Promoting is an important method of communicating the benefits of a product or service.
The traditional way of selling does not take into account developing a long-term relationship with customers and is more concerned with just making a sale. The proper way of selling in a marketing environment is relationship selling. This is concerned with solving customer product needs and delivering long-term customer service.
Basics of Relationship and Traditional Selling
Does the image of a salesperson conjure up a man with an abrasive personality and a horrible polyester leisure suit? Perhaps the salesperson is aggressive and unrelenting in his mission to sell you a car, house, new suit, or vacation timeshare. The old days of using a poorly trained, aggressive sales force and traditional sales techniques are over! Today, smart companies realize that the key to long-term sales results and happy customers is using relationship selling. Relationship or consultative sales is a sales technique that focuses on building, maintaining, and enhancing interactions in order to develop long-term customer satisfaction.
Key Differences of Relationship and Traditional Selling
To further examine the innate differences between traditional and relationship selling, let’s look at a classic sales situation of a car purchase. Julia is a salesperson for Nova Car Company. Her job is to sell at least twenty new cars a month in order to make a bonus. She has been in the industry for over fifteen years and started out using the traditional sales methods.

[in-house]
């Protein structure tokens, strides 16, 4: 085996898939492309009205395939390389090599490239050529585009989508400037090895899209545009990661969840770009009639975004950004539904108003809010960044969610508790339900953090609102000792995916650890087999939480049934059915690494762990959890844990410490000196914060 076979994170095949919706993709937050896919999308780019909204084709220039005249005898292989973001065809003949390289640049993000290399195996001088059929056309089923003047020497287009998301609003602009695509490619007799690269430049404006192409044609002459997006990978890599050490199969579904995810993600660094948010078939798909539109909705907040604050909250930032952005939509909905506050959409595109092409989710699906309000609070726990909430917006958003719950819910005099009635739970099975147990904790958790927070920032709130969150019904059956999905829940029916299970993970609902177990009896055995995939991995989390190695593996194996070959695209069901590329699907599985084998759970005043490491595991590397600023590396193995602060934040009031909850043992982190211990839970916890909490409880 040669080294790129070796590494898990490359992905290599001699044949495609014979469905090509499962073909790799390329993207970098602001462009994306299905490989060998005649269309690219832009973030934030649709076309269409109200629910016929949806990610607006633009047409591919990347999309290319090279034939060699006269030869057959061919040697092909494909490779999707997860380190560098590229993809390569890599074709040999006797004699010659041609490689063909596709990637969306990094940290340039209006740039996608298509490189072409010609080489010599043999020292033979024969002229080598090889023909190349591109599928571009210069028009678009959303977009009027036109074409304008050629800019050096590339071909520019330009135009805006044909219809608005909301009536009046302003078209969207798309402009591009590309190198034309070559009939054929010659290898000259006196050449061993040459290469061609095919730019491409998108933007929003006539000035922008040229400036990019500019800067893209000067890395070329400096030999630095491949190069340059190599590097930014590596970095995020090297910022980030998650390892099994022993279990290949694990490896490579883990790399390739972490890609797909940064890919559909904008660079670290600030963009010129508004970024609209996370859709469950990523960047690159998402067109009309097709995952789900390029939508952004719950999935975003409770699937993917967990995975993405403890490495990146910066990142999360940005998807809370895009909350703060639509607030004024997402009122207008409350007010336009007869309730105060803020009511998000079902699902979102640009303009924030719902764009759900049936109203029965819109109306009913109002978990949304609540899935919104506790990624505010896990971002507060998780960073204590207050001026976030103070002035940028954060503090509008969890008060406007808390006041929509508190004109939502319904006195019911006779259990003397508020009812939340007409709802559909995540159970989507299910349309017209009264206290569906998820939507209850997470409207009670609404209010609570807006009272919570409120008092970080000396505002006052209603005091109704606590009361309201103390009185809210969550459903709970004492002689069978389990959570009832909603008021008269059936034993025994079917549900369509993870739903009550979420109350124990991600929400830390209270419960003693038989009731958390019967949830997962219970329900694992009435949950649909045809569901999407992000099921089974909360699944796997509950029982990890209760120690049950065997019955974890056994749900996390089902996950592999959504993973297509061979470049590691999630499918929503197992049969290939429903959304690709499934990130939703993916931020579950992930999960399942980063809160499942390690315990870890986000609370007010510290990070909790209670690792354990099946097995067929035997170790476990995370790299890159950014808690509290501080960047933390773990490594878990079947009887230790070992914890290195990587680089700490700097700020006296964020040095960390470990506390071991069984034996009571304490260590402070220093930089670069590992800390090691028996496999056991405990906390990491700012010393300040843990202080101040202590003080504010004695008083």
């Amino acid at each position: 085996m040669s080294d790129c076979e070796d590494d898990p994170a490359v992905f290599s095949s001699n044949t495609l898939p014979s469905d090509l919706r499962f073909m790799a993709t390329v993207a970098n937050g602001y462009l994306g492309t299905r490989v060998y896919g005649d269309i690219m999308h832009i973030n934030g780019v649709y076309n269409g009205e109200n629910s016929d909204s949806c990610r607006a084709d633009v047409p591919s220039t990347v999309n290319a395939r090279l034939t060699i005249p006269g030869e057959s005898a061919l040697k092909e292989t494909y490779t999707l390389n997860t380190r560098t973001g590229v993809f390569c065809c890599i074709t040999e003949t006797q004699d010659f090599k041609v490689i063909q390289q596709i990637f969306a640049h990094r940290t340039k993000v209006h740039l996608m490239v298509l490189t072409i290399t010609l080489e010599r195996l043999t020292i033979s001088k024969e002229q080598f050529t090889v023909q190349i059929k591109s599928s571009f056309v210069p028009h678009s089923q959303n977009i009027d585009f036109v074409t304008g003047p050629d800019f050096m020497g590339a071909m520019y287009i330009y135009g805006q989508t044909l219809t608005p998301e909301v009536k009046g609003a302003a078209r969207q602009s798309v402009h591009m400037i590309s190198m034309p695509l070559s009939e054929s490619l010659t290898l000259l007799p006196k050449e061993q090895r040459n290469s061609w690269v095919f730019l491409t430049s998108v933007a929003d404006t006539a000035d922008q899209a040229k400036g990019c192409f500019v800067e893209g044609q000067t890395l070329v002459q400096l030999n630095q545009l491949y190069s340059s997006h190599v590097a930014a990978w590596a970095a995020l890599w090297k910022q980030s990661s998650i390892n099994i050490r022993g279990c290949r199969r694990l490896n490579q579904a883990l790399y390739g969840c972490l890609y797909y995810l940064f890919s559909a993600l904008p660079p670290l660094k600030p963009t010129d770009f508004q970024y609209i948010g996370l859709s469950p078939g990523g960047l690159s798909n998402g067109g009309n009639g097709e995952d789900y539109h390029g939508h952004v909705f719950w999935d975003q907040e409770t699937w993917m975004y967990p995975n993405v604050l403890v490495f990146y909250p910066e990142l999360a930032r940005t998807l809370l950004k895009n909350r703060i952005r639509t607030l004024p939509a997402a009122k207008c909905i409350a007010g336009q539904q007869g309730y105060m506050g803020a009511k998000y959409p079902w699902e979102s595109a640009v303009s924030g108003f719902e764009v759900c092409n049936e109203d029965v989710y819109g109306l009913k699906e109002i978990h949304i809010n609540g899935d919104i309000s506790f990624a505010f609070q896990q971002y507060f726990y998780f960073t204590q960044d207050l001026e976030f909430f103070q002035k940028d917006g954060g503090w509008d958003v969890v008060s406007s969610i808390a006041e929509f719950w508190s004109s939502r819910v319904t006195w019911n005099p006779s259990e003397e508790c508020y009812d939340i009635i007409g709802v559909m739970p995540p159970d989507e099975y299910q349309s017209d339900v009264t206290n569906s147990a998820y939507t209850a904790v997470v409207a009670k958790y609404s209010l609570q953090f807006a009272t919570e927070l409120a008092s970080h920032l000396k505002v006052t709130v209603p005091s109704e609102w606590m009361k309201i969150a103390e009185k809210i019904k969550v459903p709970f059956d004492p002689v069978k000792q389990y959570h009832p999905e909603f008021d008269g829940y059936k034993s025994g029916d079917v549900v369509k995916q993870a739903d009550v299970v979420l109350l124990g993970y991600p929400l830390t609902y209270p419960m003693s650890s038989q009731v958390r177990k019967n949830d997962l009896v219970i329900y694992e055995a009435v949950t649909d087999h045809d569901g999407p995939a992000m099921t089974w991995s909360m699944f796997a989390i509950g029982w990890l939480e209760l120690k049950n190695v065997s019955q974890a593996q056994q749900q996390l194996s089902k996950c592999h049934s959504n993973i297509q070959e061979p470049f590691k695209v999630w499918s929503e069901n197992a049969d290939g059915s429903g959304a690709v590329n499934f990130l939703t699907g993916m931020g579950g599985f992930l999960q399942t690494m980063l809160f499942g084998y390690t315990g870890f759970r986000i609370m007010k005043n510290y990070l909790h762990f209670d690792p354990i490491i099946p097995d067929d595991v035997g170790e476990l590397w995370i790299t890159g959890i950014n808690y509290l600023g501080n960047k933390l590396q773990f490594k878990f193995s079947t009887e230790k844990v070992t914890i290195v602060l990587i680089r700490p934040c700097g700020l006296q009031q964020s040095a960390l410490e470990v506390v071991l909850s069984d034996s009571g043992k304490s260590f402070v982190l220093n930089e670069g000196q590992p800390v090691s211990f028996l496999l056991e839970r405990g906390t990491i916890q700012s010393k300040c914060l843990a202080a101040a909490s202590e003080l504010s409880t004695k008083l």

She has also gone through intense corporate training and now has adopted the new relationship selling methods.
Key Difference #1: Consulting
Julia used to have to focus on just selling products and services. Her main goal was to move as many cars as possible each month using traditional selling methods. Now, she has to concentrate on not just selling a vehicle but also on providing advice, assistance, and counsel. Julia likes to set up her new customers’ Bluetooth phone connection and offer routine repair advice. She also offers in-depth financial assistance to make sure she’s providing the best deal for her customers. Most of her clients comment positively on her acting as a consultant to make the car-buying process very easy.
Key Difference #2: Consumer Interest
The second main difference in selling technique concerns getting the final sale. In traditional sales techniques, Julia was told to just focus on closing the sale. Her managers focused on getting the sale no matter what the consequence to the consumer. The new relationship selling style allows Julia the freedom to act in the consumer’s best interest. She is to focus on improving her customer’s bottom line and making the entire car purchase experience a satisfying one. She works hard now at making sure that the consumer is aware of the best car and deal for their budget.
She even recommends using local banks if her own financial team can’t provide the best loan deals.
Key Difference #3: Planning
The third difference revolves around sales planning. In the traditional model, Julia would not have given much thought or any time to sales planning. In the new relationship selling model, Julia invests a large amount of time in preparing her sales plan. Julia is driven to provide a prepared sales plan for overall forecasted sales for monthly car sales and also has established a lot of talking points about the benefits of each of her cars.